Tickets for Vinci's exhibition in London were very difficult to book and we had to be happy with a very late Sunday slot! A really fascinating man, my definition of genius! I wonder what he would think he he were to come back in our era as so many of his inventions are now part of our everyday life!

Trainman said...

I love posts on luxury train trips, but I would definitely appreciate more time on the Orient Express itself and less time moving between Italian cities by car or bus.

Hels said...


It is my goal to travel on every incredible train trip on earth before I die! Incredible is the word.

Alas the cost of the train, hotels for 8 nights, breakfasts and dinners, ground transport, museum entries etc put this ultimate cultural experience out of the reach of most normal families. I wonder if guests stayed in youth hostels and ate sandwiches for dinner, would the prices come down.

Hels said...


Agreed. The first Leonardo creation I ever saw with my own eyes was the Last Supper in Milan, before it was renovated. Although it was looking sadly tatty, I fell in love with Leonardo on that very day.

Hels said...


instead of flying back to Britain from Florence, I wonder if guests have the option of going home via the Orient Express train. This would at least increase the number of hours spent in luxury train travel.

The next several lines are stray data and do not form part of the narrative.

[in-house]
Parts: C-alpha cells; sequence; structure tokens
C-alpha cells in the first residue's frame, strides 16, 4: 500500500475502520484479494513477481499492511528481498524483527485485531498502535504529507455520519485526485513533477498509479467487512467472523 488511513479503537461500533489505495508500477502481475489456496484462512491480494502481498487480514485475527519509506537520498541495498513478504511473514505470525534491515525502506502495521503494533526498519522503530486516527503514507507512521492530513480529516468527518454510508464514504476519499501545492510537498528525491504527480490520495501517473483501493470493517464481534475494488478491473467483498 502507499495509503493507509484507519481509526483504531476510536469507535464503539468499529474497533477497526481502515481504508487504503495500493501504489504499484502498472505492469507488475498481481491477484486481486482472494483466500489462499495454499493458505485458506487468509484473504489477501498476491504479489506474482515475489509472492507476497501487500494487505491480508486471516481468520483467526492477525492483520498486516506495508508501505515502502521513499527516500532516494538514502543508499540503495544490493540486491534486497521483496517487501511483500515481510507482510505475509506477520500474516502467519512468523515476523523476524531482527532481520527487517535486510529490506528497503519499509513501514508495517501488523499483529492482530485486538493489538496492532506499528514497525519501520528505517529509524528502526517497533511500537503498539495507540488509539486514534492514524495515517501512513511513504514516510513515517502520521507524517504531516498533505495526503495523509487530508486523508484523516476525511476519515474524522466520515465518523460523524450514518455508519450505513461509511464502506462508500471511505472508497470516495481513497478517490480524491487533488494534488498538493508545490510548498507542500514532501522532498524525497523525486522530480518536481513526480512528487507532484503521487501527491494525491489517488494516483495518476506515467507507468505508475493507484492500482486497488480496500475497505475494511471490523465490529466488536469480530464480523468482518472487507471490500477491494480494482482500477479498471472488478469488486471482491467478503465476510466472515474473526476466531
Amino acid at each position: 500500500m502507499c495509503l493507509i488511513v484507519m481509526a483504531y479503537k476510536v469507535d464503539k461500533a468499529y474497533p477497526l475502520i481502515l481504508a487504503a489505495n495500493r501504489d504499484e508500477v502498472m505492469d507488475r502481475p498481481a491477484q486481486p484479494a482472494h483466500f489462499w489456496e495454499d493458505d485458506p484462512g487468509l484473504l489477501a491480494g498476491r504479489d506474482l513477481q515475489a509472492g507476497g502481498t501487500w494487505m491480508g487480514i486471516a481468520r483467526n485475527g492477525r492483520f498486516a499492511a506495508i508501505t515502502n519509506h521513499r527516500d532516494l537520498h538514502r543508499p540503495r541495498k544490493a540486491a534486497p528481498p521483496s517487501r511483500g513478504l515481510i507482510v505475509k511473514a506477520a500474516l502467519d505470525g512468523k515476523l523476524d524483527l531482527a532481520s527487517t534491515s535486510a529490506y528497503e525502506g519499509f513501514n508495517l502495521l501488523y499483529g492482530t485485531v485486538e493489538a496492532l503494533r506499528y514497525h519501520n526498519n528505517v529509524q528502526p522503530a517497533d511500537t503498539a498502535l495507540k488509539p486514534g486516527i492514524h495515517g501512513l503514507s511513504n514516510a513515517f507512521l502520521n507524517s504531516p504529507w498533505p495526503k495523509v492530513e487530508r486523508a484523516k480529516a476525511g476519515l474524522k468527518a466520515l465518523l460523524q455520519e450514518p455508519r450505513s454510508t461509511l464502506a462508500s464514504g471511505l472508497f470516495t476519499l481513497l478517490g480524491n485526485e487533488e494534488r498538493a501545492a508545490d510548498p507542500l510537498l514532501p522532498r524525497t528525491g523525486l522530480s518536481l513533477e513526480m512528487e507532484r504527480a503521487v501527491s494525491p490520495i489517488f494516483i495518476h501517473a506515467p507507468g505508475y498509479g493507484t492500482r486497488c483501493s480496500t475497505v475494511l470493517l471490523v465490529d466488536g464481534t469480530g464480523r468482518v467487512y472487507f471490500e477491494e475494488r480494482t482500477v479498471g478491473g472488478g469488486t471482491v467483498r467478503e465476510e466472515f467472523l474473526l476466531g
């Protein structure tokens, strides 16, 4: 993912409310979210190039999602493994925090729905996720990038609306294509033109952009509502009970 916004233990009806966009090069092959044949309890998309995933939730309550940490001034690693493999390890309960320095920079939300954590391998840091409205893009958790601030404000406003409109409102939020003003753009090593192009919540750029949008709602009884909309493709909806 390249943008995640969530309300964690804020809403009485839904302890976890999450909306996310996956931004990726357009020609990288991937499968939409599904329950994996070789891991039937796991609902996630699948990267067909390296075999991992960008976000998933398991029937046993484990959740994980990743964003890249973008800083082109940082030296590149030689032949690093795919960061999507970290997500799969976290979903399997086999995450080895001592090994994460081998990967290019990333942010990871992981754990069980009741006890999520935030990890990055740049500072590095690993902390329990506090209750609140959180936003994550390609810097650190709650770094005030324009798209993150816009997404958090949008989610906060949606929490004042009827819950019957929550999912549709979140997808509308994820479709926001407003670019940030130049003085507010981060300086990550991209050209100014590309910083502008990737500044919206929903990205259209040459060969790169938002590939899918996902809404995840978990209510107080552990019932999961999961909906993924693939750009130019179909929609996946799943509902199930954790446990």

Emm said...

Well, I am planning a road trip from bologna to Maranello to Florence, Rome and Sorrento this year, so I will let you know about youth hostels and sandwiches. Although, I've never been a hostel type of girl, so make that pensions and authentic cuisine.

(Oh, and the eagle eyed may note the pilgrimage to the home of Ferrari in the list above - my husband is a devotee).

Andrew said...

You have done your retirement trip already? This one does sound very nice.

Hermes said...

Would love to go - what a trip.

Hels said...


You are 100% correct - pensiones and authentic cuisine are an integral part of appreciating the Italian experience.

I didn't mind youth hostels at 21... but there is NO way nowadays that I am going to sleep in dormitory bunks for girls, separate from the spouse.

Have a great trip later this year. Hopefully complete reports and photos will grace your blog :)

Hels said...


retirement? what is that? Is that when people decide that there is life after work after all?

I spent the first five years of married life living abroad, working and travelling. Wouldn't it be wonderful to do that after retirement as well. Only with some elegance and comfort this time; not as a scungy backpacker.

Hels said...


I would do almost anything to go on this Italian trip, since it combines everything that I am passionate about. If only the trip was longer and the price was cheaper (yes, at the same time).

Let us meet in Florence or Venice and toast art in situ. I will shout the champagne :)

ChrisJ said...

Wow! Nice to dream, but too dear as you say.

Hels said...


I am very ambivalent about describing a wonderful cultural excursion/event that is beyond the financial reach of most families. It is way too elitist!

So I made myself feel better by not disclosing the cost. Of course I realise that is a pathetic response.